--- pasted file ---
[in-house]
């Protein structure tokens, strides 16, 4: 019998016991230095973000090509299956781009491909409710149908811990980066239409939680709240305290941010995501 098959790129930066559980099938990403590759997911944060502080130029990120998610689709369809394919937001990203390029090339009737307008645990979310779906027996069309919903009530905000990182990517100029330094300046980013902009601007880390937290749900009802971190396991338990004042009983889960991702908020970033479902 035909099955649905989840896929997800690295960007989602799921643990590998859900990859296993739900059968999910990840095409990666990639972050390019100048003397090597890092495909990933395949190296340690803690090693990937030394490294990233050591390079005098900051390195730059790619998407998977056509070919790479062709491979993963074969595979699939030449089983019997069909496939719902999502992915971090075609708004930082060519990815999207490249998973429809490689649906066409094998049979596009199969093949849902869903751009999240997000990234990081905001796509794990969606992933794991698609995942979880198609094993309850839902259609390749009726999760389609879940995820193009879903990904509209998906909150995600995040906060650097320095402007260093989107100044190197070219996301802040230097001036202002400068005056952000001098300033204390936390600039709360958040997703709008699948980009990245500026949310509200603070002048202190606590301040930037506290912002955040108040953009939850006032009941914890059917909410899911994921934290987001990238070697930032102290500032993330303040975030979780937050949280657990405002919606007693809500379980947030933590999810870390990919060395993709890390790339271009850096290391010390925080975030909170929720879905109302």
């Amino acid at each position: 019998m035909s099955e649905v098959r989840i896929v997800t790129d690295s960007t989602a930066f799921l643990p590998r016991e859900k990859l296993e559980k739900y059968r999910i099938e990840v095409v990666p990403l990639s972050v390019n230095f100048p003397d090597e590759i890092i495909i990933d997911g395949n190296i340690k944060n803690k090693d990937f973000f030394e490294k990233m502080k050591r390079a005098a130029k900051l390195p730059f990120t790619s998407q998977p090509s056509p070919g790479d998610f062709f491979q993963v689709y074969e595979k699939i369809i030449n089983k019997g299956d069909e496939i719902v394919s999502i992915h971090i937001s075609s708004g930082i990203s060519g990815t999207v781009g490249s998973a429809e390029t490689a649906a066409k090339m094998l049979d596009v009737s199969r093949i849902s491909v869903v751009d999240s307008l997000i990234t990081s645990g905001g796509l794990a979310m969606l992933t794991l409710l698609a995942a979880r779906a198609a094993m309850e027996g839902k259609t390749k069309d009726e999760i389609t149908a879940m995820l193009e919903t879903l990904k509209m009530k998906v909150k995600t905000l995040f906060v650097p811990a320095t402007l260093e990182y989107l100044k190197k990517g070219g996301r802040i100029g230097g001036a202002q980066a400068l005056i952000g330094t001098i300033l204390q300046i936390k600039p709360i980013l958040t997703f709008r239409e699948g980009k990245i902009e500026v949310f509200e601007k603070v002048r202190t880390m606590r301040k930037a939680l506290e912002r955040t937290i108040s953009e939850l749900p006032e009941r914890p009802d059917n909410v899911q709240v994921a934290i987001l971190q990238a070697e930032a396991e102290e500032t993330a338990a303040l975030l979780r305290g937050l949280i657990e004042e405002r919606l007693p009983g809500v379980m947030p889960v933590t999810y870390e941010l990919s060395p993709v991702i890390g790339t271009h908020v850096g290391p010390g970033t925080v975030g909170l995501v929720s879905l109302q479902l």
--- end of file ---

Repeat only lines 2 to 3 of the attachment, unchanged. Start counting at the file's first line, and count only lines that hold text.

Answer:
């Protein structure tokens, strides 16, 4: 019998016991230095973000090509299956781009491909409710149908811990980066239409939680709240305290941010995501 098959790129930066559980099938990403590759997911944060502080130029990120998610689709369809394919937001990203390029090339009737307008645990979310779906027996069309919903009530905000990182990517100029330094300046980013902009601007880390937290749900009802971190396991338990004042009983889960991702908020970033479902 035909099955649905989840896929997800690295960007989602799921643990590998859900990859296993739900059968999910990840095409990666990639972050390019100048003397090597890092495909990933395949190296340690803690090693990937030394490294990233050591390079005098900051390195730059790619998407998977056509070919790479062709491979993963074969595979699939030449089983019997069909496939719902999502992915971090075609708004930082060519990815999207490249998973429809490689649906066409094998049979596009199969093949849902869903751009999240997000990234990081905001796509794990969606992933794991698609995942979880198609094993309850839902259609390749009726999760389609879940995820193009879903990904509209998906909150995600995040906060650097320095402007260093989107100044190197070219996301802040230097001036202002400068005056952000001098300033204390936390600039709360958040997703709008699948980009990245500026949310509200603070002048202190606590301040930037506290912002955040108040953009939850006032009941914890059917909410899911994921934290987001990238070697930032102290500032993330303040975030979780937050949280657990405002919606007693809500379980947030933590999810870390990919060395993709890390790339271009850096290391010390925080975030909170929720879905109302």
């Amino acid at each position: 019998m035909s099955e649905v098959r989840i896929v997800t790129d690295s960007t989602a930066f799921l643990p590998r016991e859900k990859l296993e559980k739900y059968r999910i099938e990840v095409v990666p990403l990639s972050v390019n230095f100048p003397d090597e590759i890092i495909i990933d997911g395949n190296i340690k944060n803690k090693d990937f973000f030394e490294k990233m502080k050591r390079a005098a130029k900051l390195p730059f990120t790619s998407q998977p090509s056509p070919g790479d998610f062709f491979q993963v689709y074969e595979k699939i369809i030449n089983k019997g299956d069909e496939i719902v394919s999502i992915h971090i937001s075609s708004g930082i990203s060519g990815t999207v781009g490249s998973a429809e390029t490689a649906a066409k090339m094998l049979d596009v009737s199969r093949i849902s491909v869903v751009d999240s307008l997000i990234t990081s645990g905001g796509l794990a979310m969606l992933t794991l409710l698609a995942a979880r779906a198609a094993m309850e027996g839902k259609t390749k069309d009726e999760i389609t149908a879940m995820l193009e919903t879903l990904k509209m009530k998906v909150k995600t905000l995040f906060v650097p811990a320095t402007l260093e990182y989107l100044k190197k990517g070219g996301r802040i100029g230097g001036a202002q980066a400068l005056i952000g330094t001098i300033l204390q300046i936390k600039p709360i980013l958040t997703f709008r239409e699948g980009k990245i902009e500026v949310f509200e601007k603070v002048r202190t880390m606590r301040k930037a939680l506290e912002r955040t937290i108040s953009e939850l749900p006032e009941r914890p009802d059917n909410v899911q709240v994921a934290i987001l971190q990238a070697e930032a396991e102290e500032t993330a338990a303040l975030l979780r305290g937050l949280i657990e004042e405002r919606l007693p009983g809500v379980m947030p889960v933590t999810y870390e941010l990919s060395p993709v991702i890390g790339t271009h908020v850096g290391p010390g970033t925080v975030g909170l995501v929720s879905l109302q479902l």